UpstateLife

Less Traditional Options for Medical Careers

If you’re an individual who is driven by the idea of helping others, then the chances are that you’ve considered a medical career at some time during your life. There are plenty of individuals completing medical degrees who are more interested in seeking out a less traditional career.

Healthcare professionals need to deal with increased stress at work, due to the intensity of their workloads and the amount of emotional attachment they form with the people that they help. However, finding a non-clinical, or non-traditional medical career could help you to reduce your chances of suffering from career burnout, or offer a new opportunity to help people in a different avenue.

As the risk of career burnout grows particularly strong for individuals within the healthcare profession, it’s estimated that all physicians will experience some form of mental and physical burnout at one time or another. If you do not understand this, just watch about two to four episodes of ER in any season!

1.  Medical Translation

Medical translators are professional individuals who translate medical information into other languages. Materials may be translated from reports, research, records, or documents, and could be related to anything in the clinical or medical fields. Positions in medical translation are often quite flexible, and can either be full-time or part-time. As well as having a mastery of the spoken language, the translator should have specialized knowledge of the medical industry.

2.  Medicine in Other Fields

Many fields require medical knowledge even if they don’t practice medicine. For example, think about medical insurance companies like USHealth Group who maintain a social media presence so that they can provide an informational service to people who are both looking for careers and healthcare quotes. The Facebook page for USHealth Group insurance is full of useful posts about economic indicators and industry-specific news.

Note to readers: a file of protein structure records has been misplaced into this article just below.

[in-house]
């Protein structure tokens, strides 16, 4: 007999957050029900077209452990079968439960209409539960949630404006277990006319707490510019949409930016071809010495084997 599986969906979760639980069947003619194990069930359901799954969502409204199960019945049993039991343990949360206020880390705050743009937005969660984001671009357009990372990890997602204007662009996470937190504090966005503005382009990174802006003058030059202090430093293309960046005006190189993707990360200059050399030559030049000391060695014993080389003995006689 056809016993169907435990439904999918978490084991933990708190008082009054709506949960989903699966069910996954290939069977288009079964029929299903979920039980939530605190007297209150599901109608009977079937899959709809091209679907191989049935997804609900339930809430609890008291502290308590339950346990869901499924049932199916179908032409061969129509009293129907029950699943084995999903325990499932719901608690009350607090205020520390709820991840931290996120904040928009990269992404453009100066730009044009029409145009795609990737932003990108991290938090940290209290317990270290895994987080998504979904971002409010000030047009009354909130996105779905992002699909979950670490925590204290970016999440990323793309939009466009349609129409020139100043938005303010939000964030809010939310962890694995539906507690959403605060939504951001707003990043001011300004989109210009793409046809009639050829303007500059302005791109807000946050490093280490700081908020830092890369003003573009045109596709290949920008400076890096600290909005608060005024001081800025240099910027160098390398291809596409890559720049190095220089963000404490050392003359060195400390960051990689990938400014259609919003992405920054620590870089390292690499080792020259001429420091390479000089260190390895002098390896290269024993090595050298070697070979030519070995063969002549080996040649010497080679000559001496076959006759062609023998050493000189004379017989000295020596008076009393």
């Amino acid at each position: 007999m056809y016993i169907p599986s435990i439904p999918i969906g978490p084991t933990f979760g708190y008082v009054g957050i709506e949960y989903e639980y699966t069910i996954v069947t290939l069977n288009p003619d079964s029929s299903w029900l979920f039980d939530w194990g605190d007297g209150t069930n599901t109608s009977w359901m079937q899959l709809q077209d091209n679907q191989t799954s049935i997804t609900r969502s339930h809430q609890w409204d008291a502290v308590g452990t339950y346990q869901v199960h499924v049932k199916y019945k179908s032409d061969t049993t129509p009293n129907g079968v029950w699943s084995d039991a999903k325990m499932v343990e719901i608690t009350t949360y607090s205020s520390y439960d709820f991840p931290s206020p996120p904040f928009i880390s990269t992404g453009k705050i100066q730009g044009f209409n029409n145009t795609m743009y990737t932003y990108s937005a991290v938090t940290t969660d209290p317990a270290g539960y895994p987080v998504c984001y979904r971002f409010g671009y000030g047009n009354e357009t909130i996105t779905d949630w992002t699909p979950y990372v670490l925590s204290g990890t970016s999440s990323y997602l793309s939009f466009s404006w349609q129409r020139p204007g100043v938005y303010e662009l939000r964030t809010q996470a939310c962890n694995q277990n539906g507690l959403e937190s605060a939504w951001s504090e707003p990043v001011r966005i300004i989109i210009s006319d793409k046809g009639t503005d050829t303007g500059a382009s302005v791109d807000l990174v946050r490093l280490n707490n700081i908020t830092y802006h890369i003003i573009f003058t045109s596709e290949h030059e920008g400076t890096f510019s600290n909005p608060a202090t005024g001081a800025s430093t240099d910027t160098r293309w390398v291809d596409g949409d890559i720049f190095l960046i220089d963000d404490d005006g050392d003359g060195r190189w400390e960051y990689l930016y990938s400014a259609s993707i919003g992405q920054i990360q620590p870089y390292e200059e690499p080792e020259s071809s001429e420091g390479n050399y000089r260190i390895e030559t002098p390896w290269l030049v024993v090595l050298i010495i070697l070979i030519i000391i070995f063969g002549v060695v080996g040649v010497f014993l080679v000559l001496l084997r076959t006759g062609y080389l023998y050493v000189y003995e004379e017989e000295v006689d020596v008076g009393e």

From the law to administration, medical expertise is something that often remains highly sought after. Journalism is also a field that appreciates medical knowledge. Clinics and hospitals need people who can effectively conduct public relations (PR) for them, and magazines, newspapers, and websites exist that are entirely devoted to health.

3.  Pharmaceutical Medicine

Pharmaceutical medicine focuses primarily on finding, developing, and considering the various aspects of medicine, and how those medicines can be marketed to both the private and public sectors. Just some of the careers that exist within the realm of pharmaceutical medicine include: clinical research, medical marketing, drug candidate selection, drug safety, medical and scientific affairs, public health and societal issues, and more.

4.  Healthcare Management Careers

Someone who works within the industry of healthcare management, or administration will generally be an executive individual in charge of running or managing a hospital or healthcare organization behind the scenes. Often, practicing physicians already possess the medical skills, background, and knowledge to incorporate valid policies for hospital procedures. If you’re considering a career in healthcare management, you should take management and business courses and possibly attain a degree in these fields.

You can also obtain a certificate in these domains and try to develop your knowledge about how hospitals are operated. It’s also useful to ensure that you have excellent communication skills, and are particularly adept when it comes to organization and management and knowing when and how to listen.

Photo Credit: Phalinn Ooi

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